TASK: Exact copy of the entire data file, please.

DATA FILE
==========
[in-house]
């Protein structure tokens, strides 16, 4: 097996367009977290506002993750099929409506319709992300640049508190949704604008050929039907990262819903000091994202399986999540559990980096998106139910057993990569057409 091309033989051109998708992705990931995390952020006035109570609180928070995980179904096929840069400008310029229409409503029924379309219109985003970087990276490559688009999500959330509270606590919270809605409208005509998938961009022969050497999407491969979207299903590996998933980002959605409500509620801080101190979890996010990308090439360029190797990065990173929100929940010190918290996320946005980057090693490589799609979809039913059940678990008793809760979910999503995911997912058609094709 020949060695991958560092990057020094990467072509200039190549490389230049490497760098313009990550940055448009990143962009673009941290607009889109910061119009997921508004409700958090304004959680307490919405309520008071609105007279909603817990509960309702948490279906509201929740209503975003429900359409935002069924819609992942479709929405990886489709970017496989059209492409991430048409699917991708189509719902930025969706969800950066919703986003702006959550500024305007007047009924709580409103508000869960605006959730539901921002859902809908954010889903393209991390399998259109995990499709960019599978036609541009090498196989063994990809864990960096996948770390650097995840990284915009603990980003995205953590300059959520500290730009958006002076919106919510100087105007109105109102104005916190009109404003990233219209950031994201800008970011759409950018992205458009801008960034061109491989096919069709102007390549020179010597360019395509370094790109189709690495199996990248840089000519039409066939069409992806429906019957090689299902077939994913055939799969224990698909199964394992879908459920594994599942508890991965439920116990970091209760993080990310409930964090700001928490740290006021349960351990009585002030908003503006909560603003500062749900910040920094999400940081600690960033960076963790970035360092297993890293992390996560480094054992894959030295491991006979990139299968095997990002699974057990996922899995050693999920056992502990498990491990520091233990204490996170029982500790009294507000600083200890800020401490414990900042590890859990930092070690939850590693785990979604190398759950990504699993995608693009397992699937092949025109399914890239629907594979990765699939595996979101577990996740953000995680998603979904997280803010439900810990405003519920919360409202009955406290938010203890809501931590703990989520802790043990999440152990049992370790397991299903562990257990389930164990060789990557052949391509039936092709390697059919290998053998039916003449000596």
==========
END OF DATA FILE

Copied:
[in-house]
């Protein structure tokens, strides 16, 4: 097996367009977290506002993750099929409506319709992300640049508190949704604008050929039907990262819903000091994202399986999540559990980096998106139910057993990569057409 091309033989051109998708992705990931995390952020006035109570609180928070995980179904096929840069400008310029229409409503029924379309219109985003970087990276490559688009999500959330509270606590919270809605409208005509998938961009022969050497999407491969979207299903590996998933980002959605409500509620801080101190979890996010990308090439360029190797990065990173929100929940010190918290996320946005980057090693490589799609979809039913059940678990008793809760979910999503995911997912058609094709 020949060695991958560092990057020094990467072509200039190549490389230049490497760098313009990550940055448009990143962009673009941290607009889109910061119009997921508004409700958090304004959680307490919405309520008071609105007279909603817990509960309702948490279906509201929740209503975003429900359409935002069924819609992942479709929405990886489709970017496989059209492409991430048409699917991708189509719902930025969706969800950066919703986003702006959550500024305007007047009924709580409103508000869960605006959730539901921002859902809908954010889903393209991390399998259109995990499709960019599978036609541009090498196989063994990809864990960096996948770390650097995840990284915009603990980003995205953590300059959520500290730009958006002076919106919510100087105007109105109102104005916190009109404003990233219209950031994201800008970011759409950018992205458009801008960034061109491989096919069709102007390549020179010597360019395509370094790109189709690495199996990248840089000519039409066939069409992806429906019957090689299902077939994913055939799969224990698909199964394992879908459920594994599942508890991965439920116990970091209760993080990310409930964090700001928490740290006021349960351990009585002030908003503006909560603003500062749900910040920094999400940081600690960033960076963790970035360092297993890293992390996560480094054992894959030295491991006979990139299968095997990002699974057990996922899995050693999920056992502990498990491990520091233990204490996170029982500790009294507000600083200890800020401490414990900042590890859990930092070690939850590693785990979604190398759950990504699993995608693009397992699937092949025109399914890239629907594979990765699939595996979101577990996740953000995680998603979904997280803010439900810990405003519920919360409202009955406290938010203890809501931590703990989520802790043990999440152990049992370790397991299903562990257990389930164990060789990557052949391509039936092709390697059919290998053998039916003449000596």